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Combating coronavirus: Muslims brace for first #StayHome Eid in UAE

An Islamic researcher, said that in this time of Covid, doing away with several Eid traditions would be necessary for everyone's safety.

As the UAE authorities have asked all residents to avoid gatherings, it is clear that - for the first time - it's going to be a #StayHome Eid. But experts say that although it will be different, the celebration will be just as meaningful.

It is important to remember that the Eid prayer can be performed at home either individually or with family members under the sane roof, said Dr Mohammed Eyada Ayoub Alkobaisi, a Grand Mufti with the Islamic Affairs and Charitable Activities Department in Dubai.

Dr Alkobaisi said this prayer is a highly recommended Sunnah or practice urged by the Prophet Muhammad (Peace be upon him).

"Eid Prayer must be performed openly, unless we are prevented for an acceptable reason, such as fear for self, wellbeing, property, etc." Under the current circumstances, prayers can be offered from home, he said.

But what the faithful will likely miss is listening to the khutbah or the sermon of Eid with a crowd. The sight of people pouring out into the streets and coming together for prayer and worship would not be unfolding this time.

Dr Sheikh Mohamed Ashmawy, an Islamic researcher, said that in this time of Covid, doing away with several Eid traditions would be necessary for everyone's safety.

"The ban is is line with the ongoing preventive measures to curb the spread of Covid-19," he said.

However, it doesn't mean people can't celebrate and exchange heartfelt greetings, he added.

"We can greet each other remotely on the phone or via social media networks."

Islamic researcher Sheikh Mohamed Wasfi said audio-visual smart apps have made communication much easier, even bringing people closer than before.

"Of course, families and friends wish to hug, shake hands and see each other personally, but this will be a big risk these days," he said.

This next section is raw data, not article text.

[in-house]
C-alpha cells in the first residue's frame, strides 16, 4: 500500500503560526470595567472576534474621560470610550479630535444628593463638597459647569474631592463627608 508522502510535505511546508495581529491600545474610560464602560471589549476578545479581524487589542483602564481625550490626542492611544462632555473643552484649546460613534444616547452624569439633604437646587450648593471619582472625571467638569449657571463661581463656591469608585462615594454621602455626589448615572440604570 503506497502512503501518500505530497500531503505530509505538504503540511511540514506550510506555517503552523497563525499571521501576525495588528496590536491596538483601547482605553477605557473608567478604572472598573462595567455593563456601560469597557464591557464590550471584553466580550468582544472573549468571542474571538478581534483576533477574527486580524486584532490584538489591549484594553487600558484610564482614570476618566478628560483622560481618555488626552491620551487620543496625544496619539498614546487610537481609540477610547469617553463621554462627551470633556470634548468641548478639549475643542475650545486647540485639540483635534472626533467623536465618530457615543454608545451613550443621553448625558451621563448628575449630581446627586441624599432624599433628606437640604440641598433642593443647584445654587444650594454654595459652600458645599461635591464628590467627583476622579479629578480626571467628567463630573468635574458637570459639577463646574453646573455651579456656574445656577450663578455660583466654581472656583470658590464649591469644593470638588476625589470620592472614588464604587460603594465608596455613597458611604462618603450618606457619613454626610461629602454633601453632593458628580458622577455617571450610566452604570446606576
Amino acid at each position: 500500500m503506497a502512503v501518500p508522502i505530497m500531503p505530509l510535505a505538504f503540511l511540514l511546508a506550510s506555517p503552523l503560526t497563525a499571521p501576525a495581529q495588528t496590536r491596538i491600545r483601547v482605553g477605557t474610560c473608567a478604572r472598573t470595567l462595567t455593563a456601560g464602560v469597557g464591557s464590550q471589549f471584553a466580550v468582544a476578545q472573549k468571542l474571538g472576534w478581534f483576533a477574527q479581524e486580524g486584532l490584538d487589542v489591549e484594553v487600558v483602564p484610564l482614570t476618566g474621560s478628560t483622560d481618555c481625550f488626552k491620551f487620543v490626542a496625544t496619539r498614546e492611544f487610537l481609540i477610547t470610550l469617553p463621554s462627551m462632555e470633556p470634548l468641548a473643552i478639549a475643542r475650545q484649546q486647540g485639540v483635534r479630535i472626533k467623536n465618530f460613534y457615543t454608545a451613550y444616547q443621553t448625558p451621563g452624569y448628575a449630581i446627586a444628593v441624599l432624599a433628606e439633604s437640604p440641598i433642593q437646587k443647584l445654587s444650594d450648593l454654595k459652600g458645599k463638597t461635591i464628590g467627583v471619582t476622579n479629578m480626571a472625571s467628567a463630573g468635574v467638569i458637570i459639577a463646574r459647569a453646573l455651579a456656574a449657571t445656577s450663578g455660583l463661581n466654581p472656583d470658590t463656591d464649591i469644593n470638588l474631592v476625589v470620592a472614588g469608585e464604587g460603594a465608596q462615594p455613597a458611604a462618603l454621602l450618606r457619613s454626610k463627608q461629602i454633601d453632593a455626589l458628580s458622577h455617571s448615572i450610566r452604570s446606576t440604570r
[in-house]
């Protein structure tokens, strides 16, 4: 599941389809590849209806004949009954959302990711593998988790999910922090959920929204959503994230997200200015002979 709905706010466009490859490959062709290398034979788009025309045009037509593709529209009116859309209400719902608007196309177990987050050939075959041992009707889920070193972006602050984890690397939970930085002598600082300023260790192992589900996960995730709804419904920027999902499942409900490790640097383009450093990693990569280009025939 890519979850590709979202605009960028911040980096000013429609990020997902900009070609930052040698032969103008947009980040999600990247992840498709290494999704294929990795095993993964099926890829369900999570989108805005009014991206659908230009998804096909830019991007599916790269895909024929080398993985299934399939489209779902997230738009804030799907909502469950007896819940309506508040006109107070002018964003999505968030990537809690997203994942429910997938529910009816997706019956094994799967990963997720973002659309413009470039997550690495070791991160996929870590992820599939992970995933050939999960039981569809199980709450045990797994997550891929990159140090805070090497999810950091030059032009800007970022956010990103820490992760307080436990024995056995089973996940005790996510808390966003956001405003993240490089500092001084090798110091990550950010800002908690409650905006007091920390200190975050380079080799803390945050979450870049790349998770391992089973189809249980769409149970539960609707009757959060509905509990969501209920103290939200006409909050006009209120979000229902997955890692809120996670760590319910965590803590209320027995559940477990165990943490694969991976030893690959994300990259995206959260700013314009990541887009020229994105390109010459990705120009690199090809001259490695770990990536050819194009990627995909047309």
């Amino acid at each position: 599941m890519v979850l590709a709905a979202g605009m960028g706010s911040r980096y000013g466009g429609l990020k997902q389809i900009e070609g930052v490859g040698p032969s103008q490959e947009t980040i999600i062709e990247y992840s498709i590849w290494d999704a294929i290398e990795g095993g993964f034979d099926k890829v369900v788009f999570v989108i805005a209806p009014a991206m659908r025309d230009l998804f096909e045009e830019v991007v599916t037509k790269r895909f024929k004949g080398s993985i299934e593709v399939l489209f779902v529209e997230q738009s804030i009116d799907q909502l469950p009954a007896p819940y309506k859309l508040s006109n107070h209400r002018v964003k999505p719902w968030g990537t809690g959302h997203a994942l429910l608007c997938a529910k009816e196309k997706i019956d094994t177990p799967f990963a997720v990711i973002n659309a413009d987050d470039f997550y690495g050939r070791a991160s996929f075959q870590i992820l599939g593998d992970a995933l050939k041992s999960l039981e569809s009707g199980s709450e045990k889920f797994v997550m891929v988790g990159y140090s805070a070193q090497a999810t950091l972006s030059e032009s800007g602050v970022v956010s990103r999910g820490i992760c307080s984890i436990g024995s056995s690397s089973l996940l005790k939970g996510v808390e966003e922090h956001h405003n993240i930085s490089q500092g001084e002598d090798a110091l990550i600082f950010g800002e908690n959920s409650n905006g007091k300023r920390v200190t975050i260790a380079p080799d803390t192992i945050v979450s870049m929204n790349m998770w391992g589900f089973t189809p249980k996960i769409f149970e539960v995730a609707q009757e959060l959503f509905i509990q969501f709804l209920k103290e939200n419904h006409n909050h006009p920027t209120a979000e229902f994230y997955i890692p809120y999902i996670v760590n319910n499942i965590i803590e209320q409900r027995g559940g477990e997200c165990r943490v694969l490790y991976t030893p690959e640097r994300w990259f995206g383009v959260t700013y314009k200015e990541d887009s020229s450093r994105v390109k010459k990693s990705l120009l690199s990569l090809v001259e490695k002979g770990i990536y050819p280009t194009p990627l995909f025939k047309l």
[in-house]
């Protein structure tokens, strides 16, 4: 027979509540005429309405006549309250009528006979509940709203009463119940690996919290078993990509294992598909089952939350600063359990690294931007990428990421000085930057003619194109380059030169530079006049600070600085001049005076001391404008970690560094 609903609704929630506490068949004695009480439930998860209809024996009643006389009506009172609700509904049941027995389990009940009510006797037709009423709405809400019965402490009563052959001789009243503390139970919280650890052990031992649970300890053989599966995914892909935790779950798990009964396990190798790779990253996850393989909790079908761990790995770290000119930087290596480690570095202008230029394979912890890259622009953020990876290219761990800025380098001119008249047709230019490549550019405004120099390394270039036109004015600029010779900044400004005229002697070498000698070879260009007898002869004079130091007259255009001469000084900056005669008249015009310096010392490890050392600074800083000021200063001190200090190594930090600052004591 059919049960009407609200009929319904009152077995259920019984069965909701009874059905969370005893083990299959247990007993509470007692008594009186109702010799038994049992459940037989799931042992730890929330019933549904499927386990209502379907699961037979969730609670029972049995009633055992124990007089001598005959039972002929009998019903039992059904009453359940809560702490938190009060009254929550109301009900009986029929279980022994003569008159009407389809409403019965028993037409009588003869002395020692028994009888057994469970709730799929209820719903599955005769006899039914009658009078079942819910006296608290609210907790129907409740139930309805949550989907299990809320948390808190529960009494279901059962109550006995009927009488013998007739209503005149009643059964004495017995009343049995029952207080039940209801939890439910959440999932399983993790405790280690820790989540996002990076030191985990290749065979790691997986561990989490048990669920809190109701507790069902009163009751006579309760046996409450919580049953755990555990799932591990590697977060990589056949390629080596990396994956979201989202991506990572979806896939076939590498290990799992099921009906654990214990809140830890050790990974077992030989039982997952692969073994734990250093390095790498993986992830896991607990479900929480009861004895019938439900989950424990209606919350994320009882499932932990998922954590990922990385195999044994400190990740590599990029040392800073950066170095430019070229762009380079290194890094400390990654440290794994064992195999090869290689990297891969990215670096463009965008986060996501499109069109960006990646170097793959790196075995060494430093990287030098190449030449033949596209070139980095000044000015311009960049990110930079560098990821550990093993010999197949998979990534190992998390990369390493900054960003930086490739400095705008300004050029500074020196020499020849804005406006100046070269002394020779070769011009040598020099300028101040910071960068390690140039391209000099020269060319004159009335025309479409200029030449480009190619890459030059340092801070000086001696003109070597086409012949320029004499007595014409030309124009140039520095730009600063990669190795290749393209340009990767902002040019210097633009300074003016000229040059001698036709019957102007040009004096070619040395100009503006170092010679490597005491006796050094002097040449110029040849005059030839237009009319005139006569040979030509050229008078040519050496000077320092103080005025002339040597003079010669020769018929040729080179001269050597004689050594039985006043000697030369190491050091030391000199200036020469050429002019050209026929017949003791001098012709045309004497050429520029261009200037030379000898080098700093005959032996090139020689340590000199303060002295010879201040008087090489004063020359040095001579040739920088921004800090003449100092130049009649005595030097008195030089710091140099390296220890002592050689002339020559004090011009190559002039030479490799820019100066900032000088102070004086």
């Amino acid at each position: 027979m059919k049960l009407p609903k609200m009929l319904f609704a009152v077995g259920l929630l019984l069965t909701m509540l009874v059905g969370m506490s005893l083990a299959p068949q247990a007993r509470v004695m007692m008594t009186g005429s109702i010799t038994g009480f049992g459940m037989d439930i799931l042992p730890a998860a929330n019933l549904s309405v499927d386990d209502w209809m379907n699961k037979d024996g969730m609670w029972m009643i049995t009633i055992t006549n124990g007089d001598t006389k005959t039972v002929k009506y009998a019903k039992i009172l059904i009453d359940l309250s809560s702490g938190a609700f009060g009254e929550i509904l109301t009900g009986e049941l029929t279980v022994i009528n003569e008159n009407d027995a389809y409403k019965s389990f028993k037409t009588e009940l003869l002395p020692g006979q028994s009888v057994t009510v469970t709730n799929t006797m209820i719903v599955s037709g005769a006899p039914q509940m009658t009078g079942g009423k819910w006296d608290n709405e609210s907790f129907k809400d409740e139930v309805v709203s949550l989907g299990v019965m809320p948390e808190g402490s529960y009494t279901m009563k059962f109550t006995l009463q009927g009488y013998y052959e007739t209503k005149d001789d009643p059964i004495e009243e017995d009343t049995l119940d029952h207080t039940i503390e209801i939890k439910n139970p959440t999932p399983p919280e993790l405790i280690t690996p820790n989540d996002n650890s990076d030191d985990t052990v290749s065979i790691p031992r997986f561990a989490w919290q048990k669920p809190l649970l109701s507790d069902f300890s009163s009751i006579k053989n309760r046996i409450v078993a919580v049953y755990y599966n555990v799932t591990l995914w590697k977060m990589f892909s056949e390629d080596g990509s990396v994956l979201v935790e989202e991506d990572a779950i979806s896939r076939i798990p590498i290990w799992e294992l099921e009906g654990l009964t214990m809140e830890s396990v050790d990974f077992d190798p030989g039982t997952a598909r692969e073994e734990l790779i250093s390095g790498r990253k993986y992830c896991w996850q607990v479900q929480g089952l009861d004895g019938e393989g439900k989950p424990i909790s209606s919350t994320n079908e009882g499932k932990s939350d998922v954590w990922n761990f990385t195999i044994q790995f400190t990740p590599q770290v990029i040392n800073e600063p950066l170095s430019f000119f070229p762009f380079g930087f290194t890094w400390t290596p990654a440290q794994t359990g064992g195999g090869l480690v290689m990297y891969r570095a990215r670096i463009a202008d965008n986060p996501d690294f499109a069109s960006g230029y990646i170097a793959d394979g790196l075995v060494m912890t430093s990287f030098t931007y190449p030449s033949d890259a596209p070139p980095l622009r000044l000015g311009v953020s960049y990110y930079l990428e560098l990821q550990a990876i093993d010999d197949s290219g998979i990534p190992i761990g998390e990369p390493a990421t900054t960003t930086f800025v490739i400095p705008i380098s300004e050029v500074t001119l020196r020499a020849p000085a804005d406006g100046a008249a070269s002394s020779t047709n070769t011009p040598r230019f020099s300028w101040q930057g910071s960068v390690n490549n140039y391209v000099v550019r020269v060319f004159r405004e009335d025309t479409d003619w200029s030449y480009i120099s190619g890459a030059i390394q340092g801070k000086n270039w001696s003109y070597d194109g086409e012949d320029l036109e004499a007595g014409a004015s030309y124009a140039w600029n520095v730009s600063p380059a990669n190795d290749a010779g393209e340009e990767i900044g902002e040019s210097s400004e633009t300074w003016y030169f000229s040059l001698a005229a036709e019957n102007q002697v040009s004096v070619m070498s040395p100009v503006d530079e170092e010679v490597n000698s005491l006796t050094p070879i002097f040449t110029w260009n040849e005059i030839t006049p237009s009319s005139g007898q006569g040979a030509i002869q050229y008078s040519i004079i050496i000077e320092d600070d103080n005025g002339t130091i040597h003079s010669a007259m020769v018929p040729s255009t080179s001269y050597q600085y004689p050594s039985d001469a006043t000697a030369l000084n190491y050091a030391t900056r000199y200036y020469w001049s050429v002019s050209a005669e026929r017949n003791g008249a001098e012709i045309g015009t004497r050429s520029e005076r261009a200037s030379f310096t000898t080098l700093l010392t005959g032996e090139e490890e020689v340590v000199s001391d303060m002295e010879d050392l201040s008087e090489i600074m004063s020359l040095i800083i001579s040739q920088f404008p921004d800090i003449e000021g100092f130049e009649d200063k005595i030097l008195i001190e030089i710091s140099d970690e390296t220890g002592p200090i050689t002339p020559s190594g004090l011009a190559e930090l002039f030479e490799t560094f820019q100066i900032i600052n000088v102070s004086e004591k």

Sheikh Asadullah Del Mohamed, an imam, reminded that banquets, parties and visits are discouraged to avoid crowds and gathering.

Recently, 30 people from two families tested positive for the virus after breaking social distancing rules and holding a gathering.

Faithful's sentiments

Ibrahim Abdelkader, an Egyptian auditor, said that while it would be sad to spend Eid Al Fitr at home, he understood that it is for everyone's safety.

"Better to stay home than be sorry," said Ahmad Jamil, a Syrian resident.

Rashid Saeed, an Emirati national, said people are advised to just check on each other by phone or video and voice call apps.

"While Eid prayers is banned in congregation, it's not acceptable at all for some people to carelessly gather and exchange visits," he said.

Abdullah Al Saleh, an Emirati national, said he and all his relatives used to gather for breakfast after the Eid prayer - but this time, they are ready to do it in their own homes.

Mohamed Ibrahim, another Emirati, said he would surely miss seeing his kids happily prancing around with their new clothes and enjoying the outdoors like every year.

"But, I agree as it is for their health, safety and wellbeing," he said.


>Perform the Eid prayer at home, individually or with family members living with you

>Exchange greetings with loved ones and friends via phone calls or online

>No hugs

>No handshakes

>No gatherings

>No visits to other homes